2006; Directed by Joel and Ethan Coen, Alexander Payne, Wes Craven, Alfonso Cuaron, Gurinder Chadha, Olivier Assayas, Walter Salles, Sylvain Chomet, Tom Tykwer, nine others
With Fanny Ardant, Juliette Binoche, Steve Buscemi, Sergio Castellito, Willem Dafoe, Ben Gazzara, Maggie Gyllenhaal, Bob Hoskins, Catalina Sandino Moreno, Emily Mortimer, Nick Nolte, Natalie Portman, Miranda Richardson, Gena Rowlands, Ludivine Sagnier, Rufus Sewell, Leonor Watling, many others
First Look Home Entertainment
Available Nov. 13; List Price
Love comes in many sizes and guises, many snapshots of emotion. It might be the love of two strangers colliding on the street; of a woman for her dead child; the rediscovered devotion of a man thinking of leaving his wife; an engaged couple testing their bond in P¸re Lachaise cemetery; of a couple long separated and replaying their cutting banter one last time. There are 18 varieties of amour in the omnibus film Paris, je t'aime, each episode set in a different arrondissement (neighborhood). The movie is about the love of cinema and of the city that gave it birth and was the location and inspiration for many of its masterpieces.
Wouldn't you like to see, in one sitting, the new films from the directors of Fargo, Sideways, Scream, Y tu mama tambien, Bend It Like Beckham, Irma Vep, The Motorcycle Diaries, The Triplets of Belleville and Run, Lola, Run? (For those of you who don't frequent art houses, we speak of Joel and Ethan Coen, Alexander Payne, Wes Craven, Alfonso Cuaron, Gurinder Chadha, Olivier Assayas, Walter Salles, Sylvain Chomet and Tom Tykwer.) Wouldn't it to lovely to bathe briefly in the radiance of the actors and actress listed above? Of course, star quality doesn't guarantee a film's quality, but in Paris, je t'aime the good episodes are very good, and the bad ones will be over in a few mins. Here are three favorites:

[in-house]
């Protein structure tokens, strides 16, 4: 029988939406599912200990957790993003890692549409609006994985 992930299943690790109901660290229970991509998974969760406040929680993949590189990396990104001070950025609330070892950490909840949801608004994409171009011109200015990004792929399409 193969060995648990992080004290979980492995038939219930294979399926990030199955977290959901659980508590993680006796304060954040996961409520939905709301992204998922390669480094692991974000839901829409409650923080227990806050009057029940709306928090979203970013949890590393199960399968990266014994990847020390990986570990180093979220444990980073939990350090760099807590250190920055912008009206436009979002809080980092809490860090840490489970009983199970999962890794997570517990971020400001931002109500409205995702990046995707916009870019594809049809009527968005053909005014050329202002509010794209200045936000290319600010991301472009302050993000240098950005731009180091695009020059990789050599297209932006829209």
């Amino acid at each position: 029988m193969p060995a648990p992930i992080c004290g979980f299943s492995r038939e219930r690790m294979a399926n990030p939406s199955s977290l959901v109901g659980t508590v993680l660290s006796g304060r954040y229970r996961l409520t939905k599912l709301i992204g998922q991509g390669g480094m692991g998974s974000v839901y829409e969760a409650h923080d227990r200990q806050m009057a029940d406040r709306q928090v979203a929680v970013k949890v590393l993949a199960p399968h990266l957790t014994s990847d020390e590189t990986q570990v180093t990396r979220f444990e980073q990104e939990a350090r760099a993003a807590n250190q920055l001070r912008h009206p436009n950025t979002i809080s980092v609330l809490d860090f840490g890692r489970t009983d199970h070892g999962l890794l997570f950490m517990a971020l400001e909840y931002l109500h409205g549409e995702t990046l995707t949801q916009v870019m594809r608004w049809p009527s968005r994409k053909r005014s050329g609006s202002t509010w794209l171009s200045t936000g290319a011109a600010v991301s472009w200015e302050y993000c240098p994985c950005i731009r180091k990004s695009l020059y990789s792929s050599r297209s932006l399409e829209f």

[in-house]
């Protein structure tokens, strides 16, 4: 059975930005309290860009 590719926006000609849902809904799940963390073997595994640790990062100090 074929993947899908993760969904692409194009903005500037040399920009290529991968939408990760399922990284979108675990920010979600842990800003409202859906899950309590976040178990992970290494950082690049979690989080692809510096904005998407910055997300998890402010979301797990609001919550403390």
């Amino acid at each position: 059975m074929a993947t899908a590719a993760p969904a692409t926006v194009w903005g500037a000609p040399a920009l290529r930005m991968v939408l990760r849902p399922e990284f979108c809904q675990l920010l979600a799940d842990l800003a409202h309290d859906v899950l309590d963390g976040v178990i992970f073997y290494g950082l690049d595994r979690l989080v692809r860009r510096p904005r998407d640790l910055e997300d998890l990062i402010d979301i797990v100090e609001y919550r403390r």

1st arrondissement. The Coen brothers crunch their black comedy into a black hole of cross-cultural misunderstandings. Buscemi, whose Coen-nections cover five features, from Miller's Crossing to The Big Lebowski, plays a tourist reading a guidebook in the Paris Metro. "Never make eye contact," the book advises. But it's too late; he has inadvertently done just that with a woman on the opposite platform. Her beau takes offense, and Buscemi finds himself the injured party in a bout of romantic gamesmanship. Nasty, natty fun.
14th arrondissement. In the Payne sketch, Margo Martindale is a Denver mail carrier on a Paris holiday. Wandering alone through parks in the city whose language she has tried to master (the narration is in hilarious fractured French the kind we speak in restaurants and shops here), she comes to understand the fragile gift of solitude in a big, beautiful city.
19th arrondissement. Just when we were wondering if there were any non-whites in Paris, Oliver Schmitz provided a little epic of the African diaspora in France. In his last moments of life, a wounded man from Lagos is tended by a sympathetic paramedic, also African. Flashbacks paint a tragic few years in a few moments: a job lost, a guitar stolen, a knife in the gut, all given meaning by one sweet brief encounter in a parking garage.
On the second disc you get a making-of short for each segment. Paris familiars will wonder why there are two fewer episodes than arrondissements. That's because the producers left two contributions on the cutting-room floor, thus stoking the kind of furor the French love more than a Poilane baguette. Just to see what the fuss was about, I wish the two little films had been included here. It would be like visiting a salon de refus'es.